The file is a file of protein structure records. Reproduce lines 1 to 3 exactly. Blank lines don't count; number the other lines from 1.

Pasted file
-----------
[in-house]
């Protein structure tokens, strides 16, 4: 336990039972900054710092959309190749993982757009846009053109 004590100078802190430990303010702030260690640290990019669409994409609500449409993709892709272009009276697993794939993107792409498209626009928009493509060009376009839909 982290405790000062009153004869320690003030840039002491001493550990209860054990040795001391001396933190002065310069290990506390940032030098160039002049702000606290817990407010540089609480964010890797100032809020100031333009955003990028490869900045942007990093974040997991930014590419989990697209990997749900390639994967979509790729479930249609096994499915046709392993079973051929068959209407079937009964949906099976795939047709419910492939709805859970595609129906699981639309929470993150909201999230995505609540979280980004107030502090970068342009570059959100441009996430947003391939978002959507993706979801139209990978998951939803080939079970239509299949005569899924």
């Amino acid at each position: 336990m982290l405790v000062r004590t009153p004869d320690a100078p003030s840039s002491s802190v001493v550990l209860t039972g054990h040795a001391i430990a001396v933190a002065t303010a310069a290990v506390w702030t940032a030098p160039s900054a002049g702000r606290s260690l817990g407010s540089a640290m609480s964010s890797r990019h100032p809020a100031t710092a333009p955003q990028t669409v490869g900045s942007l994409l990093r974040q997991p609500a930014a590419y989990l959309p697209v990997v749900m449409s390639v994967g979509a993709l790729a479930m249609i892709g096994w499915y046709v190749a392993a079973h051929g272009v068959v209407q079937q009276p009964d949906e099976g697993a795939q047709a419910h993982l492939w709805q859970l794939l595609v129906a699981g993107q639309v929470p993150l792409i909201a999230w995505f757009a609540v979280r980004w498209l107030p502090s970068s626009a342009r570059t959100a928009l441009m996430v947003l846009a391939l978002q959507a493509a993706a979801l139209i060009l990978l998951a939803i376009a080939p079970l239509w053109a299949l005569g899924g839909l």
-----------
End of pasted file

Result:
[in-house]
């Protein structure tokens, strides 16, 4: 336990039972900054710092959309190749993982757009846009053109 004590100078802190430990303010702030260690640290990019669409994409609500449409993709892709272009009276697993794939993107792409498209626009928009493509060009376009839909 982290405790000062009153004869320690003030840039002491001493550990209860054990040795001391001396933190002065310069290990506390940032030098160039002049702000606290817990407010540089609480964010890797100032809020100031333009955003990028490869900045942007990093974040997991930014590419989990697209990997749900390639994967979509790729479930249609096994499915046709392993079973051929068959209407079937009964949906099976795939047709419910492939709805859970595609129906699981639309929470993150909201999230995505609540979280980004107030502090970068342009570059959100441009996430947003391939978002959507993706979801139209990978998951939803080939079970239509299949005569899924």
């Amino acid at each position: 336990m982290l405790v000062r004590t009153p004869d320690a100078p003030s840039s002491s802190v001493v550990l209860t039972g054990h040795a001391i430990a001396v933190a002065t303010a310069a290990v506390w702030t940032a030098p160039s900054a002049g702000r606290s260690l817990g407010s540089a640290m609480s964010s890797r990019h100032p809020a100031t710092a333009p955003q990028t669409v490869g900045s942007l994409l990093r974040q997991p609500a930014a590419y989990l959309p697209v990997v749900m449409s390639v994967g979509a993709l790729a479930m249609i892709g096994w499915y046709v190749a392993a079973h051929g272009v068959v209407q079937q009276p009964d949906e099976g697993a795939q047709a419910h993982l492939w709805q859970l794939l595609v129906a699981g993107q639309v929470p993150l792409i909201a999230w995505f757009a609540v979280r980004w498209l107030p502090s970068s626009a342009r570059t959100a928009l441009m996430v947003l846009a391939l978002q959507a493509a993706a979801l139209i060009l990978l998951a939803i376009a080939p079970l239509w053109a299949l005569g899924g839909l």